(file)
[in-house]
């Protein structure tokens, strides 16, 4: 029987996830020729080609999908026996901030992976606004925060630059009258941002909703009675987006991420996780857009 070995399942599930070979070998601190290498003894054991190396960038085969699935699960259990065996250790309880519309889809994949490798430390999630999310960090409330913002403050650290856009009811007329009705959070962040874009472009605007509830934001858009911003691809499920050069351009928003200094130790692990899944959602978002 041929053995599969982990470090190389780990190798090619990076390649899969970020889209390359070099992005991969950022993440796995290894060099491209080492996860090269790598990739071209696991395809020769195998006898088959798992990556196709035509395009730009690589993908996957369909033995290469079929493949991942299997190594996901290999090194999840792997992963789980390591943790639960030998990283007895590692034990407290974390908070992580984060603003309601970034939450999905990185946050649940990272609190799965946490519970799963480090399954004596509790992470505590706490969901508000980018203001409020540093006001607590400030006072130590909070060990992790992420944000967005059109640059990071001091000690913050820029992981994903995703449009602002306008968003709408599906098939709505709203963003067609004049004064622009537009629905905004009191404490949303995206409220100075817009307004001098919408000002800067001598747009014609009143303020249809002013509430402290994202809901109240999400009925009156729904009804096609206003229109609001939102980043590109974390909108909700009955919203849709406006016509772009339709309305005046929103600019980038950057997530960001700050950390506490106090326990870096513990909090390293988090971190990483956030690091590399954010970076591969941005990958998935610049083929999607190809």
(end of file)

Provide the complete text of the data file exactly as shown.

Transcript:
[in-house]
């Protein structure tokens, strides 16, 4: 029987996830020729080609999908026996901030992976606004925060630059009258941002909703009675987006991420996780857009 070995399942599930070979070998601190290498003894054991190396960038085969699935699960259990065996250790309880519309889809994949490798430390999630999310960090409330913002403050650290856009009811007329009705959070962040874009472009605007509830934001858009911003691809499920050069351009928003200094130790692990899944959602978002 041929053995599969982990470090190389780990190798090619990076390649899969970020889209390359070099992005991969950022993440796995290894060099491209080492996860090269790598990739071209696991395809020769195998006898088959798992990556196709035509395009730009690589993908996957369909033995290469079929493949991942299997190594996901290999090194999840792997992963789980390591943790639960030998990283007895590692034990407290974390908070992580984060603003309601970034939450999905990185946050649940990272609190799965946490519970799963480090399954004596509790992470505590706490969901508000980018203001409020540093006001607590400030006072130590909070060990992790992420944000967005059109640059990071001091000690913050820029992981994903995703449009602002306008968003709408599906098939709505709203963003067609004049004064622009537009629905905004009191404490949303995206409220100075817009307004001098919408000002800067001598747009014609009143303020249809002013509430402290994202809901109240999400009925009156729904009804096609206003229109609001939102980043590109974390909108909700009955919203849709406006016509772009339709309305005046929103600019980038950057997530960001700050950390506490106090326990870096513990909090390293988090971190990483956030690091590399954010970076591969941005990958998935610049083929999607190809």